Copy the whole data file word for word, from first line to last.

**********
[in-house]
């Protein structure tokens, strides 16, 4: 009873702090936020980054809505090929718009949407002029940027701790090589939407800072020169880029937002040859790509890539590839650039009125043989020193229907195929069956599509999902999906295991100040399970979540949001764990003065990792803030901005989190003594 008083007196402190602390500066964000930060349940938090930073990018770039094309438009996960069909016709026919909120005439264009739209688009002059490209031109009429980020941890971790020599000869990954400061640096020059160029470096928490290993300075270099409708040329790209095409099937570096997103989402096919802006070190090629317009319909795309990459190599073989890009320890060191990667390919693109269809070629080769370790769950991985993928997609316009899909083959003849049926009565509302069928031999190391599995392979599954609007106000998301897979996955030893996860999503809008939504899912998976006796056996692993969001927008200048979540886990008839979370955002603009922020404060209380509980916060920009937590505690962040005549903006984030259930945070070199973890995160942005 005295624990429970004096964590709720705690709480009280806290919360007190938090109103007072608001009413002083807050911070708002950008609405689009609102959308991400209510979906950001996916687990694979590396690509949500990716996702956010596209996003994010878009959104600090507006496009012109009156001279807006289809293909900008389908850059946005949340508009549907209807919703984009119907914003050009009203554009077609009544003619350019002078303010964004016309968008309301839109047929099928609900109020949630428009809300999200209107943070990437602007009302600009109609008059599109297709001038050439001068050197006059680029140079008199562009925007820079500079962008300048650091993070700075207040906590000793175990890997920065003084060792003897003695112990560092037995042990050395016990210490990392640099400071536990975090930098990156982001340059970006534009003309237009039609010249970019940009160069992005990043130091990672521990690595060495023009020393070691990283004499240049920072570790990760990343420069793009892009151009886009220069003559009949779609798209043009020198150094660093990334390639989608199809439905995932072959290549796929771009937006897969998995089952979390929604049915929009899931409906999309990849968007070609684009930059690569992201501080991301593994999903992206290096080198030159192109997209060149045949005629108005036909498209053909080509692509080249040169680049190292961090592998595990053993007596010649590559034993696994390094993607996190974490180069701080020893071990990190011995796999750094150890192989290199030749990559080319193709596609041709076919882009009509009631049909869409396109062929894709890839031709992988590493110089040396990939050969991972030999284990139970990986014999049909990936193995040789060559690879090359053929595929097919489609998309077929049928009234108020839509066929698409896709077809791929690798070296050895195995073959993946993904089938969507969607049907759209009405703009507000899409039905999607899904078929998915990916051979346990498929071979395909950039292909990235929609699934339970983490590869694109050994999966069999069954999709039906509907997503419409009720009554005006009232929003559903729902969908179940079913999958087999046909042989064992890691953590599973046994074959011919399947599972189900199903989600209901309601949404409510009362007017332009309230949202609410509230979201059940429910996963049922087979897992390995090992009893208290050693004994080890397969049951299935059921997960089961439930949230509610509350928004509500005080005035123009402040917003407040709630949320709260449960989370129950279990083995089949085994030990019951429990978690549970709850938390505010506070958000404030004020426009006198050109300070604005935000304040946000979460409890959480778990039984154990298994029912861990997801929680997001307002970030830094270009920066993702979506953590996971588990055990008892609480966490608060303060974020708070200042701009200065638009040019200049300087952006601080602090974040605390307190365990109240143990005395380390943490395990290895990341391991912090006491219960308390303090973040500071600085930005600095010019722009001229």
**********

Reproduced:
[in-house]
């Protein structure tokens, strides 16, 4: 009873702090936020980054809505090929718009949407002029940027701790090589939407800072020169880029937002040859790509890539590839650039009125043989020193229907195929069956599509999902999906295991100040399970979540949001764990003065990792803030901005989190003594 008083007196402190602390500066964000930060349940938090930073990018770039094309438009996960069909016709026919909120005439264009739209688009002059490209031109009429980020941890971790020599000869990954400061640096020059160029470096928490290993300075270099409708040329790209095409099937570096997103989402096919802006070190090629317009319909795309990459190599073989890009320890060191990667390919693109269809070629080769370790769950991985993928997609316009899909083959003849049926009565509302069928031999190391599995392979599954609007106000998301897979996955030893996860999503809008939504899912998976006796056996692993969001927008200048979540886990008839979370955002603009922020404060209380509980916060920009937590505690962040005549903006984030259930945070070199973890995160942005 005295624990429970004096964590709720705690709480009280806290919360007190938090109103007072608001009413002083807050911070708002950008609405689009609102959308991400209510979906950001996916687990694979590396690509949500990716996702956010596209996003994010878009959104600090507006496009012109009156001279807006289809293909900008389908850059946005949340508009549907209807919703984009119907914003050009009203554009077609009544003619350019002078303010964004016309968008309301839109047929099928609900109020949630428009809300999200209107943070990437602007009302600009109609008059599109297709001038050439001068050197006059680029140079008199562009925007820079500079962008300048650091993070700075207040906590000793175990890997920065003084060792003897003695112990560092037995042990050395016990210490990392640099400071536990975090930098990156982001340059970006534009003309237009039609010249970019940009160069992005990043130091990672521990690595060495023009020393070691990283004499240049920072570790990760990343420069793009892009151009886009220069003559009949779609798209043009020198150094660093990334390639989608199809439905995932072959290549796929771009937006897969998995089952979390929604049915929009899931409906999309990849968007070609684009930059690569992201501080991301593994999903992206290096080198030159192109997209060149045949005629108005036909498209053909080509692509080249040169680049190292961090592998595990053993007596010649590559034993696994390094993607996190974490180069701080020893071990990190011995796999750094150890192989290199030749990559080319193709596609041709076919882009009509009631049909869409396109062929894709890839031709992988590493110089040396990939050969991972030999284990139970990986014999049909990936193995040789060559690879090359053929595929097919489609998309077929049928009234108020839509066929698409896709077809791929690798070296050895195995073959993946993904089938969507969607049907759209009405703009507000899409039905999607899904078929998915990916051979346990498929071979395909950039292909990235929609699934339970983490590869694109050994999966069999069954999709039906509907997503419409009720009554005006009232929003559903729902969908179940079913999958087999046909042989064992890691953590599973046994074959011919399947599972189900199903989600209901309601949404409510009362007017332009309230949202609410509230979201059940429910996963049922087979897992390995090992009893208290050693004994080890397969049951299935059921997960089961439930949230509610509350928004509500005080005035123009402040917003407040709630949320709260449960989370129950279990083995089949085994030990019951429990978690549970709850938390505010506070958000404030004020426009006198050109300070604005935000304040946000979460409890959480778990039984154990298994029912861990997801929680997001307002970030830094270009920066993702979506953590996971588990055990008892609480966490608060303060974020708070200042701009200065638009040019200049300087952006601080602090974040605390307190365990109240143990005395380390943490395990290895990341391991912090006491219960308390303090973040500071600085930005600095010019722009001229």